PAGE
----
MSFT’s origins are as productivity tools — Windows, Word, PPT. Every company is now a software company. Engineering productivity is a primary driver of every business. MSFT wants to make bigger moves into the cloud and ultimately to compete with Amazon. This gives them a strategic advantage against Amazon because it puts them upstream in a developer’s workflow before they think of infrastructure or needing to deploy. We should expect to see it get really easy to deploy to Azure, and for the awareness of MSFT’s cloud offering to increase via the GitHub platform. The Microsoft of many years ago built Windows with the developer ecosystem in partnership. In many ways this is bringing them back to those roots.
Brian Fox, CTO of Sonatype:
Microsoft’s acquisition of GitHub shows that the developer is king, collaboration is critical to innovation, and open source has truly taken center stage.
While Microsoft initially viewed open source programs with skepticism, fearing competition with its proprietary model, it has quickly realized that open source, and its developers, are what’s driving today’s application economy. Developers build the infrastructure that underpins our lives and businesses; collaboration between them is crucial to unlock open source’s full potential.
Any and every initiative that helps to build better software faster, should always be supported. With Microsoft’s resources behind a great company like GitHub, the future of secure, quality open source looks brighter than ever.
Mark Sami, vice president of Microsoft and cloud solutions at the digital tech consultancy SPR:
I personally think this is a great move for both Microsoft and GitHub. Microsoft has really shown its support for the open source community, and this is another huge step in arming all developers in using the latest and greatest development tools to develop on Microsoft’s platform. This also helps GitHub, as they’ve been leaderless for a while as a company. The Microsoft acquisition gives the company direction and could allow for an even larger user base as additional VSTS customers begin to adopt GitHub.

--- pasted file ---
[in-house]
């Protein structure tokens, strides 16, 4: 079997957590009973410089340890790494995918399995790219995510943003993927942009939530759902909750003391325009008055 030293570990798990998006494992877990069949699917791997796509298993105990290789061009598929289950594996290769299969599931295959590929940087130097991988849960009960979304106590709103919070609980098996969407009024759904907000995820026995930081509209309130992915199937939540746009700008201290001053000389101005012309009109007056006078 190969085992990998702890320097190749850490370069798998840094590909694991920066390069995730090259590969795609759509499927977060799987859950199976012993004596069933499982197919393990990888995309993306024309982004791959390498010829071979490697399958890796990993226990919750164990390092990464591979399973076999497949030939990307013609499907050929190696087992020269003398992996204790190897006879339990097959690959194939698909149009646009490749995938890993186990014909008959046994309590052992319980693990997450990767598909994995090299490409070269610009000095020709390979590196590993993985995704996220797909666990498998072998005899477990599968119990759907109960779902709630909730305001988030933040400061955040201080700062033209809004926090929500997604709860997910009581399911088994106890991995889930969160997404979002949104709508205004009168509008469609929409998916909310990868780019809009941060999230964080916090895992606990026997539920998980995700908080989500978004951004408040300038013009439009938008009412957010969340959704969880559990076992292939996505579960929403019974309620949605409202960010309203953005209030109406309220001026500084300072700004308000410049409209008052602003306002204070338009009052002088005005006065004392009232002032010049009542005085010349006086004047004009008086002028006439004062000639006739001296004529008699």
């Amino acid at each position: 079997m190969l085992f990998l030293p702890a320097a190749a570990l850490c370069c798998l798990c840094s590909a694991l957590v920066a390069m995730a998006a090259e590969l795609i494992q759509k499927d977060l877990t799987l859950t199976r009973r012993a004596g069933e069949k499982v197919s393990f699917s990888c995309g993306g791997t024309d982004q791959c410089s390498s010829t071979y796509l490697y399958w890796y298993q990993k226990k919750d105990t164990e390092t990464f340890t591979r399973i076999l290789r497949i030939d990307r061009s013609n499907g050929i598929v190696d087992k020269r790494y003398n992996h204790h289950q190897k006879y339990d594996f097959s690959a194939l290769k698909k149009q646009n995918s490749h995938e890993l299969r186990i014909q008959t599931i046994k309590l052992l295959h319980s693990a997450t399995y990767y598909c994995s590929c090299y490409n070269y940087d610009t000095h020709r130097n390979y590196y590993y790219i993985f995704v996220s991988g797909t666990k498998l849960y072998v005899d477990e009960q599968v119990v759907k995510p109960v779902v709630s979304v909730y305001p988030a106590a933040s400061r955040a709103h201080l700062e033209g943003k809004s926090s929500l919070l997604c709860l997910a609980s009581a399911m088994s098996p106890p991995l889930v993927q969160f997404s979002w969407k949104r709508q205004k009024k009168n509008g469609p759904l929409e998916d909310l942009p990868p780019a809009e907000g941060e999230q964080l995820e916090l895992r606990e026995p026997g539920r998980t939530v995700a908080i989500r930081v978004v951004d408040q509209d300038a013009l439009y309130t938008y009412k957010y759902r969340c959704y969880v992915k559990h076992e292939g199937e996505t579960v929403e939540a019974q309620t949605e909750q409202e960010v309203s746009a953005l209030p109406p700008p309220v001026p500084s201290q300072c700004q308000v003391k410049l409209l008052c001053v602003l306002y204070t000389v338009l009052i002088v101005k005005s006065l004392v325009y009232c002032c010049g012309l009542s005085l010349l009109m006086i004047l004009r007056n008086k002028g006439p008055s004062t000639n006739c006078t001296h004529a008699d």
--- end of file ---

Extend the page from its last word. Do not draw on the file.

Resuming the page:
Nicole Bryan, VP of product management for Tasktop:
Microsoft’s acquisition of GitHub is another validation of the undeniable importance of DevOps in the digital age. As companies realize more and more that software is at the core of everything they do, they need strategies to connect all aspects of how software is built. This includes the actual code, which GitHub specializes in, to features, tests and support tickets, which Microsoft specializes in. This is just the beginning of a long road of seeing more and more recognition of the specialized tools required to build innovative software – and validation that connecting them all is core to any digital transformation.